For example, Dan Grimes is currently in the army, and it shows. When the team encountered another crew surrounded by local kids pelting their car with rocks, Grimes jumped out to scare them off through sheer presence. Grimes joined the team after hearing about it at the Defence and National Rehabilitation Centre in Nottinghamshire, where he’s undergoing treatment for a severely injured knee and ankle. His injuries were traced to bone chips to his tibia, sustained after a fall in a military base in Germany. His injury went undiagnosed for 14 years, during which time he served in the infantry, including two tours in Afghanistan. Grimes doesn’t just look tough.
There’s Garthley, who suffered multiple injuries from a scud missile strike in Iraq in 2003. His injuries caused ongoing heart issues and recently required the amputation of a limb. Garthley has carved out a career as an HR manager but admits he was “looking for something to get involved with. The moment I saw what the team was doing, I could see the value. It’s teaching skills we can take elsewhere.”
After a cold desert night, conditions are still miserable the following day for the start of the event. To share the experience, the team are three-up in the two Dusters with external cages, with two members in the third. They run together on the stage, negotiating their way through dried river beds, large rock fields and steep hills. Often, one or more team members are out of the car, guiding it carefully through. Progress is slow, but steady.
The weather improves, but the team’s luck dips. Hobbled by a damaged radiator, one Duster is forced to stop. The other two press on, but the time lost means they don’t visit all the checkpoints in time. No shame in that: only one car in the GPS Cup makes all 20 checkpoints. The lead Duster ends the day third.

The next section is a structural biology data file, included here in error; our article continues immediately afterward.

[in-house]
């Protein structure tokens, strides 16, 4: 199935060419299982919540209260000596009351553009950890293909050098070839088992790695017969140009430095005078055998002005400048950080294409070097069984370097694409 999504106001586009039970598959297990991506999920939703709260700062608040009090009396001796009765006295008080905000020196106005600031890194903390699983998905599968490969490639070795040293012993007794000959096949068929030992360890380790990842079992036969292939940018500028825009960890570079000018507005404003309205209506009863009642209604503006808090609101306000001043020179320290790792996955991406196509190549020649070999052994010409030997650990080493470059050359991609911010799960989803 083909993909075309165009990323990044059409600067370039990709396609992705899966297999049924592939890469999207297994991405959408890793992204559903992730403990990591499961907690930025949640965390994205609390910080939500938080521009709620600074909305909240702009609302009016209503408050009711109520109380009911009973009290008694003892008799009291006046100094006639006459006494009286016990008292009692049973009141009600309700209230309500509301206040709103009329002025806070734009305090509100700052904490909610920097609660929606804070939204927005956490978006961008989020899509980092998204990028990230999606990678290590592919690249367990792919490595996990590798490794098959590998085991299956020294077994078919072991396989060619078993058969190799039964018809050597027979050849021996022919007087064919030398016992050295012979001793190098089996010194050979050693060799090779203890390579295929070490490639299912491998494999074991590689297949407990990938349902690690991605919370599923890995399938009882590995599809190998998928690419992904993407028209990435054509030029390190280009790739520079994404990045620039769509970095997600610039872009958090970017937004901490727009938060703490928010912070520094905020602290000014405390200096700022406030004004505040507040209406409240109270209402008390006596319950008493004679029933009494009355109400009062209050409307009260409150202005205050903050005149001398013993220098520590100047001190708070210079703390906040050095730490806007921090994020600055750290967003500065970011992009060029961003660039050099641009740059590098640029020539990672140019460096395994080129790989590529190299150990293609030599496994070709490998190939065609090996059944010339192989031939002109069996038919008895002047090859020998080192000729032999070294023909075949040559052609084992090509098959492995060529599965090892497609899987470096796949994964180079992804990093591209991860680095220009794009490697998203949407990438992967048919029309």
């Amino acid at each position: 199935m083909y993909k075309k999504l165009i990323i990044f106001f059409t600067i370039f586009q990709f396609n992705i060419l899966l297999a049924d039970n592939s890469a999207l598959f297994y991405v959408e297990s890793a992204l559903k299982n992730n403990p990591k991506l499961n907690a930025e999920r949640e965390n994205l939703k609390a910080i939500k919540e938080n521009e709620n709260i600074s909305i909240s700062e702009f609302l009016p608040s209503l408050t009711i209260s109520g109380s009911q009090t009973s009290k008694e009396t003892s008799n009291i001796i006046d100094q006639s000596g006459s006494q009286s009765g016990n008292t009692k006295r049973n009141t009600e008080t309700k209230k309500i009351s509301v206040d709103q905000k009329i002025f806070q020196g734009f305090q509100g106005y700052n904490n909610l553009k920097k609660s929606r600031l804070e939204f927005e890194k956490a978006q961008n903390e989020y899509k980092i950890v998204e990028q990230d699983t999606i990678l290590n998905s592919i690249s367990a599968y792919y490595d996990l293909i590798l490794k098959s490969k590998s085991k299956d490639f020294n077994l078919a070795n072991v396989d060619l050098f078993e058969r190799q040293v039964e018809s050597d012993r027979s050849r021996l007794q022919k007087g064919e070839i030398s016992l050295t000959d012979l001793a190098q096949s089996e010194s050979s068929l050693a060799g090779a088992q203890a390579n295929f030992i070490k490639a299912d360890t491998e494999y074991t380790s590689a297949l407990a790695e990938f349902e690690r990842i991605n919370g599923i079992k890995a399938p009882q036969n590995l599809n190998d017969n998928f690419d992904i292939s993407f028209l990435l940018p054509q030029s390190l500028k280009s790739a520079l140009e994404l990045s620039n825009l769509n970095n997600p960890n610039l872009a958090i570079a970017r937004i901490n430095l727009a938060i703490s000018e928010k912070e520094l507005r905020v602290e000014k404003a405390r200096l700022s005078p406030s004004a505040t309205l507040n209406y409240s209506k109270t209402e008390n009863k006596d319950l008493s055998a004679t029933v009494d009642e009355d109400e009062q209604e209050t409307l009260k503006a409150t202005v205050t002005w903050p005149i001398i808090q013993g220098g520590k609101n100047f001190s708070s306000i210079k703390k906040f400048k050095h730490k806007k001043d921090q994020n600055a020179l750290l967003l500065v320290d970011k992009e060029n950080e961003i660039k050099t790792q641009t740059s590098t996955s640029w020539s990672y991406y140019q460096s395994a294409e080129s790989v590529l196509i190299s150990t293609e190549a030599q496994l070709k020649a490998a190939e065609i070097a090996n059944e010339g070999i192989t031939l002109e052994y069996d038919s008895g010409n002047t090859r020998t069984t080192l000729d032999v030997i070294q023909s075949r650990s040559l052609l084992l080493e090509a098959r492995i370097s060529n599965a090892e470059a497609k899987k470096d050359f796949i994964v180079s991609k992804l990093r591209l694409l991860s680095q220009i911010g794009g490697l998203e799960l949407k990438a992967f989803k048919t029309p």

It hasn’t been easy: 10 hours of non-stop, intense focus. George Frost, dealing with leg injuries and PTSD, has driven virtually the whole day. He’s exhausted but is “buzzing”.
While the hobbled Duster is lowered off a recovery truck, it’s discovered one of the others also has a damaged radiator. Crew chief Sean Whatley is nonplussed. He used to fix tanks for a living. In war zones. Under fire. Bodging a fix for a Duster radiator? Easy.
The problem is the bolts holding the radiators, shattered by the force of compacted, wet mud being pushed into them. Had it been dry, it wouldn’t have been an issue.
Whatley sorts a fix, but there are no spares and going out for the second day with patched radiators risks more substantial damage. Dacia is Morocco’s best-selling car brand, but local Dusters use pre-Euro 6 diesels, with different bolts. Spares are sourced but won’t arrive for 24 hours, so the decision is made to sit out day two.
When White tells the team late that evening, there is no grumbling, no complaint. The following morning – under blue skies – the team sets to work with a renewed purpose. The cars are checked, toughened and worked on. And the team takes the opportunity to offer more training and personal development.
Ironically, it shows what Future Terrain is really all about. “We emphasise vocational training,” says White. Every crew member has done a Lantra off-road course, while many attended a Dacia technical event or did HSE-certified first aid courses. “They’re qualifications that can be used in other walks of life,” says White.
There’s also a focus on well-being, led by former Dakar team manager and military veteran turned life coach Andrew ‘Pav’ Taylor. The team are encouraged to reflect and talk about their emotions and experiences. Taylor’s lessons are shaped by his experiences with Race2Recovery. “I threw myself into it for two-and-a-half years,” he says, “but it just replaced being in the forces, and when it finished, I struggled. I still had to transition. I hadn’t learned to accept my injury.” Taylor’s role is to help ensure that Future Terrain provides members with a step into a new life.
The resolve he’s charged with helping to build in the team shows. Spares sourced, the team return to action on day three, and for the rest of the event. And there is no more stopping them as they battle the elements, and perceptions – of themselves and the Dusters – to reach the finish in third, fourth and fifth places.
But White notes: “Winning a cup is not what we’re about.” It’s more important than that – and inspirational to watch.
“We have a responsibility: it’s important to show that even when you have injuries, you have value,” says Garthley. “If we can do something that inspires people, we should do something about it.”